Despite the endorsements, and the fact that Stroger suffered a stroke a week before, Claypool still lost to Stroger in the primary. The Cook County Democratic Party appointed Stroger's son Todd Stroger as the nominee to run against Tony Peraica in the general election. Todd Stroger won the election. Claypool refused to endorse Stroger and was chastised heavily by Democratic politicians and stalwarts including Mayor Daley.
County Assessor election
On Tuesday, April 6, 2010, Forrest Claypool announced he would enter the Cook County Assessor election as an independent candidate. He officially qualified to be entered onto the general election ballot on June 28, after collecting more than three times the number of voter signatures required for independent candidates seeking office in Illinois. Claypool ran against Democrat Joseph Berrios, Green Robert Grota and Republican Sharon Strobeck-Eckersall. He was the first independent candidate to run in the history of the Cook County Assessor's office. Berrios won the race with 47.9 percent of the vote, against 31.8 percent for Claypool, 17.7 percent for Strobeck-Eckersall, and 2.6 percent for Grota.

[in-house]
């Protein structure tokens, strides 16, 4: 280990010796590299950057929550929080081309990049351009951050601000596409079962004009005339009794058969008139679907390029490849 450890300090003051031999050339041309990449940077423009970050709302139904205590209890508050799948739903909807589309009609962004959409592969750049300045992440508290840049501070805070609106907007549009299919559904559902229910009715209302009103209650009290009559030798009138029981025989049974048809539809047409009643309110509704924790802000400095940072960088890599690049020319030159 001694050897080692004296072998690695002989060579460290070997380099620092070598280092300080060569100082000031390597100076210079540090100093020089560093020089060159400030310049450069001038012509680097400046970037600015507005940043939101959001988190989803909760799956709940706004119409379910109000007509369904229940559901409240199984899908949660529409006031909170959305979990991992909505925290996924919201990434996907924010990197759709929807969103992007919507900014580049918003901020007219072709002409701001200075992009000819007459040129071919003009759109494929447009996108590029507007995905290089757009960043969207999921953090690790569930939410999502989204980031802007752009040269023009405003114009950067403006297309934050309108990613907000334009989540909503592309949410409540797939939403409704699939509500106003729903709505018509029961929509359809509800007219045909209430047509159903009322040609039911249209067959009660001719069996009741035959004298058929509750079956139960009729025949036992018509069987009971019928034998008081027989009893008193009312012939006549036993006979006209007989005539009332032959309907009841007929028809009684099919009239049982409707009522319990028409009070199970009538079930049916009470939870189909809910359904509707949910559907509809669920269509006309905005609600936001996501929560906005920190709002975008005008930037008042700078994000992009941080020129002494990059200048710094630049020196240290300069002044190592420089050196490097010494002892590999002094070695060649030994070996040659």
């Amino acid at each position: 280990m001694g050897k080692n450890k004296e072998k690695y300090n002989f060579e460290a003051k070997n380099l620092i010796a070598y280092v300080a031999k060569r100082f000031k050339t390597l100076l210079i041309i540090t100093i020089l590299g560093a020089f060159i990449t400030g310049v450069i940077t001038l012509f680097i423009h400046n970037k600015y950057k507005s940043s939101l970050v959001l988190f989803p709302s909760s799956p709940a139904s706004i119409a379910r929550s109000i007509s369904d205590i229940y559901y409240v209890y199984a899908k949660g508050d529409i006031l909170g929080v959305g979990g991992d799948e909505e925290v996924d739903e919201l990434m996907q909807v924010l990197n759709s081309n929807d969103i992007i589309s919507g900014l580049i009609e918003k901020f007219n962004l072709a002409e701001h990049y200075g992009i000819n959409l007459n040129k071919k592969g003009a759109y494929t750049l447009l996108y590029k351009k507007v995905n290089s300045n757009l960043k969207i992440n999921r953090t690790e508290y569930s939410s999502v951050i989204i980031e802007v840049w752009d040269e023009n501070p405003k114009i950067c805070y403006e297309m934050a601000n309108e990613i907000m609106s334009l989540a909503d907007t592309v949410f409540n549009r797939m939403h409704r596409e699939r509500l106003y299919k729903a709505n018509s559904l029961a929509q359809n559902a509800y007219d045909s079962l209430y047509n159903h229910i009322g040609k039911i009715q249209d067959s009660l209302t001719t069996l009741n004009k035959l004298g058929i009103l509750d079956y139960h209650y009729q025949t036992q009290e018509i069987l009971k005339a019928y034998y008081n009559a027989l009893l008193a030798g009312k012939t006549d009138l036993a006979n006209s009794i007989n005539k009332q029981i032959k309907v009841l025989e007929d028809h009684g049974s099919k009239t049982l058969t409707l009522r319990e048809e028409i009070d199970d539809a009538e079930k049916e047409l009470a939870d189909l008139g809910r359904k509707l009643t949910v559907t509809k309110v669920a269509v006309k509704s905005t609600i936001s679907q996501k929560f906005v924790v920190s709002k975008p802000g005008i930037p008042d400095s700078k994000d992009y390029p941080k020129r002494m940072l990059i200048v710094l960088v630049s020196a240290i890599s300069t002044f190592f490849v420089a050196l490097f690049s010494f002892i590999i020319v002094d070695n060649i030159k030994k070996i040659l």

Chicago Transit Authority
Chief of Staff to the Mayor of Chicago
CEO of Chicago Public Schools
- "Forrest Claypool biography". tribunedigital-chicagotribune. Retrieved 2015-12-02.
- "Cook assessor candidates in attack mode". tribunedigital-chicagotribune. Retrieved 2015-12-02.
- Paulson, Margaret. "Mayor Emanuel Chooses CTA President Forrest Claypool As Next Chief Of Staff". Chicagoist. Retrieved 2015-12-02.
- "Forrest Claypool, ’81, Appointed President of CTA - Article | College of Law - Illinois". www.law.illinois.edu. Retrieved 2015-12-02.
- "CPS : Leadership : Forrest Claypool". cps.edu. Retrieved 2015-12-02. line feed character in
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- Spielman, Fran (23 April 2015). "CTA President Forrest Claypool to be Rahm's third chief of staff". Chicago Sun-Times. Retrieved 17 July 2015.
- Thometz, Kristen (16 July 2015). "Forrest Claypool to be CPS CEO". WTTW. Retrieved 17 July 2015.
|President of the Chicago Transit Authority
Dorval R Carter Jr